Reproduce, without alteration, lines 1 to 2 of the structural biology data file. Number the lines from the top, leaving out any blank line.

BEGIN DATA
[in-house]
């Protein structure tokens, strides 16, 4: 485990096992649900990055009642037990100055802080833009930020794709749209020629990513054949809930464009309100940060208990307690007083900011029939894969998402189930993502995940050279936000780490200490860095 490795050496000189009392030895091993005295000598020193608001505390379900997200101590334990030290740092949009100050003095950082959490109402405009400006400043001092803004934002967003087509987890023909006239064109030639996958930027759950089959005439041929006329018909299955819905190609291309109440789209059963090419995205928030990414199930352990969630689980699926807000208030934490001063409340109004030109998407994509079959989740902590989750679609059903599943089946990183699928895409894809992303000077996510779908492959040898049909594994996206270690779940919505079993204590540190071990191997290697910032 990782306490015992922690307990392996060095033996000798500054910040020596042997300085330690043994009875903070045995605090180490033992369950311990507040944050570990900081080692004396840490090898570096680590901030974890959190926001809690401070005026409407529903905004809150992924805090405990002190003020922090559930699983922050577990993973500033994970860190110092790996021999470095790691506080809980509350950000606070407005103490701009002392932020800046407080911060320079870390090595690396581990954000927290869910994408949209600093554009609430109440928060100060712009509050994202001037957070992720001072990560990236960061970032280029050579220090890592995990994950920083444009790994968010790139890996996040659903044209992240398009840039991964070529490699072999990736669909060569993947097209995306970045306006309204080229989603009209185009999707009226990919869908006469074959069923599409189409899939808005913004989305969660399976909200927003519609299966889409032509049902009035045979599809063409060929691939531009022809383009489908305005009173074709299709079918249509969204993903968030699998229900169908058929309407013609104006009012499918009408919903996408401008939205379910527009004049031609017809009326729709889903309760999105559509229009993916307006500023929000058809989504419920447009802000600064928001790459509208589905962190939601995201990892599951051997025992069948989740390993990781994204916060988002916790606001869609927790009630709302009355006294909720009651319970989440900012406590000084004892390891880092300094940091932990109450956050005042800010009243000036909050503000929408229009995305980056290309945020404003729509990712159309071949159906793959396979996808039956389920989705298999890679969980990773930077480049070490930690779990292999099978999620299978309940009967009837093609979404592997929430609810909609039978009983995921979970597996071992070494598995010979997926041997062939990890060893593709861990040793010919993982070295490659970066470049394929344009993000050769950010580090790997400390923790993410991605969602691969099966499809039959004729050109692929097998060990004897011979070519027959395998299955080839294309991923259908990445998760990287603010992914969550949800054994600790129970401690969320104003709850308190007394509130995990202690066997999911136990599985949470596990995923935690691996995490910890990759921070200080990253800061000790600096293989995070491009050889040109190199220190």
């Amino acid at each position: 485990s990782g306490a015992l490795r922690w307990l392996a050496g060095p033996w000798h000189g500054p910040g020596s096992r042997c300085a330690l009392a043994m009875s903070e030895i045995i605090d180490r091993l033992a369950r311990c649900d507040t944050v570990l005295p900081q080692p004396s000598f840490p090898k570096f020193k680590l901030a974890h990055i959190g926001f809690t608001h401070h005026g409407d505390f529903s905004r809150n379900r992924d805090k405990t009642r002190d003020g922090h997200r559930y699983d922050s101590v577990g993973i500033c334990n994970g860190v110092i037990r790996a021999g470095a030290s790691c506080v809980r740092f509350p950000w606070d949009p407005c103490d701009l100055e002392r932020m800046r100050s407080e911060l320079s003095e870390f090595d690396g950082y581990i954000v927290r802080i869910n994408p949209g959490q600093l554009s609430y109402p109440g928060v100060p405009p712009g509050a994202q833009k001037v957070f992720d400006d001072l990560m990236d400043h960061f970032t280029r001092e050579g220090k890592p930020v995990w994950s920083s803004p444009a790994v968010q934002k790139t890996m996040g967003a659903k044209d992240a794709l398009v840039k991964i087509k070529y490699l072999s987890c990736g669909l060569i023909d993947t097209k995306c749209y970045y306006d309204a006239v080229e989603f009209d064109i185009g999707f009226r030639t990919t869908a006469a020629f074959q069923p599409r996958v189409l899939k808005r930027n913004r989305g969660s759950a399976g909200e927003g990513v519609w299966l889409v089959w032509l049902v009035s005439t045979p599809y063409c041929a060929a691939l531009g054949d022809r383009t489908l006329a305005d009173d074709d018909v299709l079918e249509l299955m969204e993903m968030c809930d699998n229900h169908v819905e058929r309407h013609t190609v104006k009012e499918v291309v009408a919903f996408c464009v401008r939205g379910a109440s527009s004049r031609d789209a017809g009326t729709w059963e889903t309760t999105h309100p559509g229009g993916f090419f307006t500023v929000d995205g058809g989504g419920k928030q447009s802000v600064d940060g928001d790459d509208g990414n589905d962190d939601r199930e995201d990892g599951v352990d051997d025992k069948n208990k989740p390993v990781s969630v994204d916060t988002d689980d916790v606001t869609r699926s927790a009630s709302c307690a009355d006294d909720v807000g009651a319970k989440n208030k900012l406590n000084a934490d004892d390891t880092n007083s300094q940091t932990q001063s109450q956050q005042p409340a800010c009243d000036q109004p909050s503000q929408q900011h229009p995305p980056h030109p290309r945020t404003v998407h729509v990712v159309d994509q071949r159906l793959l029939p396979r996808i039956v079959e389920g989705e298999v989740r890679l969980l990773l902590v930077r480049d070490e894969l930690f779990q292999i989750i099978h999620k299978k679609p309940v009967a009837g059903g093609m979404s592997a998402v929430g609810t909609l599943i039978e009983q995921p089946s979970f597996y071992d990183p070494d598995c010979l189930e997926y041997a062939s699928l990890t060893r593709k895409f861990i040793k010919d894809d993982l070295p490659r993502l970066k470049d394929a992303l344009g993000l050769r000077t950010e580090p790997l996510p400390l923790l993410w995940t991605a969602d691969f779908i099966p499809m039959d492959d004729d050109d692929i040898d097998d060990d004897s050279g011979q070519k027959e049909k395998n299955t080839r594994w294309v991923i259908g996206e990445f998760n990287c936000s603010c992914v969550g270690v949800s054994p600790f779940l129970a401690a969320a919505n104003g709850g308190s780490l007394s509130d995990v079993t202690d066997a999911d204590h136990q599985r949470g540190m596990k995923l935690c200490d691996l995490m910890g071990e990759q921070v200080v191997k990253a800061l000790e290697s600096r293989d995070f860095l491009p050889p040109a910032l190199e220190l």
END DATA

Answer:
[in-house]
């Protein structure tokens, strides 16, 4: 485990096992649900990055009642037990100055802080833009930020794709749209020629990513054949809930464009309100940060208990307690007083900011029939894969998402189930993502995940050279936000780490200490860095 490795050496000189009392030895091993005295000598020193608001505390379900997200101590334990030290740092949009100050003095950082959490109402405009400006400043001092803004934002967003087509987890023909006239064109030639996958930027759950089959005439041929006329018909299955819905190609291309109440789209059963090419995205928030990414199930352990969630689980699926807000208030934490001063409340109004030109998407994509079959989740902590989750679609059903599943089946990183699928895409894809992303000077996510779908492959040898049909594994996206270690779940919505079993204590540190071990191997290697910032 990782306490015992922690307990392996060095033996000798500054910040020596042997300085330690043994009875903070045995605090180490033992369950311990507040944050570990900081080692004396840490090898570096680590901030974890959190926001809690401070005026409407529903905004809150992924805090405990002190003020922090559930699983922050577990993973500033994970860190110092790996021999470095790691506080809980509350950000606070407005103490701009002392932020800046407080911060320079870390090595690396581990954000927290869910994408949209600093554009609430109440928060100060712009509050994202001037957070992720001072990560990236960061970032280029050579220090890592995990994950920083444009790994968010790139890996996040659903044209992240398009840039991964070529490699072999990736669909060569993947097209995306970045306006309204080229989603009209185009999707009226990919869908006469074959069923599409189409899939808005913004989305969660399976909200927003519609299966889409032509049902009035045979599809063409060929691939531009022809383009489908305005009173074709299709079918249509969204993903968030699998229900169908058929309407013609104006009012499918009408919903996408401008939205379910527009004049031609017809009326729709889903309760999105559509229009993916307006500023929000058809989504419920447009802000600064928001790459509208589905962190939601995201990892599951051997025992069948989740390993990781994204916060988002916790606001869609927790009630709302009355006294909720009651319970989440900012406590000084004892390891880092300094940091932990109450956050005042800010009243000036909050503000929408229009995305980056290309945020404003729509990712159309071949159906793959396979996808039956389920989705298999890679969980990773930077480049070490930690779990292999099978999620299978309940009967009837093609979404592997929430609810909609039978009983995921979970597996071992070494598995010979997926041997062939990890060893593709861990040793010919993982070295490659970066470049394929344009993000050769950010580090790997400390923790993410991605969602691969099966499809039959004729050109692929097998060990004897011979070519027959395998299955080839294309991923259908990445998760990287603010992914969550949800054994600790129970401690969320104003709850308190007394509130995990202690066997999911136990599985949470596990995923935690691996995490910890990759921070200080990253800061000790600096293989995070491009050889040109190199220190």